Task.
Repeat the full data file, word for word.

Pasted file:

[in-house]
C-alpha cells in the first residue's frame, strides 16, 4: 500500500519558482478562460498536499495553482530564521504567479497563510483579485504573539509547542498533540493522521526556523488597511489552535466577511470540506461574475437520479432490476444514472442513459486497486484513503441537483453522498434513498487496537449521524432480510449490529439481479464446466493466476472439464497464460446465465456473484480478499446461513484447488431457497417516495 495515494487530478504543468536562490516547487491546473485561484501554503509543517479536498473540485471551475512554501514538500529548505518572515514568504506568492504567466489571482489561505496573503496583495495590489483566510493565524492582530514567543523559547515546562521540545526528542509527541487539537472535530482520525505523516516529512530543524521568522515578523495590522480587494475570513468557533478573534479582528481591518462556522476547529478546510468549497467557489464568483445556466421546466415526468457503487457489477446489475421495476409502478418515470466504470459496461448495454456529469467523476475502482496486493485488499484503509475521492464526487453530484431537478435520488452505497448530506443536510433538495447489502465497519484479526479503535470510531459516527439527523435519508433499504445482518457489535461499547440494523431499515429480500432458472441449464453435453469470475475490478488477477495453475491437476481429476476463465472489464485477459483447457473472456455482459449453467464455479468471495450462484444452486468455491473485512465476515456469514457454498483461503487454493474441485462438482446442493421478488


[in-house]
C-alpha cells in the first residue's frame, strides 16, 4: 500500500519558482478562460498536499495553482530564521504567479497563510483579485504573539509547542498533540493522521526556523488597511489552535466577511470540506461574475437520479432490476444514472442513459486497486484513503441537483453522498434513498487496537449521524432480510449490529439481479464446466493466476472439464497464460446465465456473484480478499446461513484447488431457497417516495 495515494487530478504543468536562490516547487491546473485561484501554503509543517479536498473540485471551475512554501514538500529548505518572515514568504506568492504567466489571482489561505496573503496583495495590489483566510493565524492582530514567543523559547515546562521540545526528542509527541487539537472535530482520525505523516516529512530543524521568522515578523495590522480587494475570513468557533478573534479582528481591518462556522476547529478546510468549497467557489464568483445556466421546466415526468457503487457489477446489475421495476409502478418515470466504470459496461448495454456529469467523476475502482496486493485488499484503509475521492464526487453530484431537478435520488452505497448530506443536510433538495447489502465497519484479526479503535470510531459516527439527523435519508433499504445482518457489535461499547440494523431499515429480500432458472441449464453435453469470475475490478488477477495453475491437476481429476476463465472489464485477459483447457473472456455482459449453467464455479468471495450462484444452486468455491473485512465476515456469514457454498483461503487454493474441485462438482446442493421478488